But above all, Grunge’s relevance is punctuated by its lasting impact on fans. One modest example is how ex-Nirvana bassist Krist Novoselic is still approached daily with, “‘Weren’t you the bassist in Nirvana?’ And I’ll hear a story about how our music changed their life. How their parents were going through a divorce, or how they were in rehab, and the music helped them through . . . The music connected with people in an incredibly personal way.”
All far more than remotely relevant.
The Grunge Ideology
A cursory glance at the precepts of the Grunge movement is enough to discredit Heller’s second claim that Grunge was, even at its peak, immaterial. Grunge was rooted in feminism, self-acceptance, and the rejection of excess. For the first time ever in mainstream music, we experienced a slew of men actively supporting women’s rights. Cobain was a passionate feminist. He posited that men had done everything they could do with rock music, and that women were the future of rock. He repeatedly stated that misogynistic, homophobic, or racist fans weren’t welcome at Nirvana shows. Nirvana’s anti-rape song “Polly” inspired other all-male bands to follow suit: Stone Temple Pilots’ “Sex Type Thing” and Nine Inch Nails’ “Big Man With A Gun” are just two examples.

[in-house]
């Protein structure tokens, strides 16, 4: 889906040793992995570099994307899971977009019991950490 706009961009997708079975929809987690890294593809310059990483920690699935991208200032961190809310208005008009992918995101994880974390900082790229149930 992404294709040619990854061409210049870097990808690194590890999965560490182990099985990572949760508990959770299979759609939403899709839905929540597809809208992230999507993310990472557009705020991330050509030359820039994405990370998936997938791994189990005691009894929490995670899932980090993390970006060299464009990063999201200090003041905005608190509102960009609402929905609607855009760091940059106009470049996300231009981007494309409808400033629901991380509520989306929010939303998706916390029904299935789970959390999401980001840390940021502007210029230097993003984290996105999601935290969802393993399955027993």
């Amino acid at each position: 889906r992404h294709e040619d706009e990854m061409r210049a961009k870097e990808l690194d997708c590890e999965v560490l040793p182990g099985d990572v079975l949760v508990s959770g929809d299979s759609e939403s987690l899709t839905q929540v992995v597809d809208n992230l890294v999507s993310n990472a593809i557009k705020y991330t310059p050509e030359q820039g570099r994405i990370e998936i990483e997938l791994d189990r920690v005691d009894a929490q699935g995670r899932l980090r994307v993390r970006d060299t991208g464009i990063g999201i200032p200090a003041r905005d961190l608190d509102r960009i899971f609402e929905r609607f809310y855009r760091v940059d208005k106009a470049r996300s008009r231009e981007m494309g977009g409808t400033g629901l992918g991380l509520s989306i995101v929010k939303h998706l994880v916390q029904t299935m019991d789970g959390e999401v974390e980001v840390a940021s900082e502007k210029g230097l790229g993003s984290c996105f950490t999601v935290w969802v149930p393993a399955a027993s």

Cobain’s veneration for women’s rights helped engender the early ’90s Riot Grrrl movement, comprised of all-female punk / alt-rock bands whose locus of concern was breaking down women’s socio cultural barriers. Bikini Kill, Babes in Toyland, Heavens to Betsy, Sleater-Kinney, and L7 all shared the Grunge limelight.
Did these values persist in the mainstream after the fall of Grunge? Of course not. But the fact they were never broadly adopted and failed to germinate in our minds is not Grunge’s shortcoming; it’s society’s. We don’t want populism; we crave hierarchy. We don’t truly want change; it’s easier to plant one’s head firmly in the sand than to possess a distressing thought.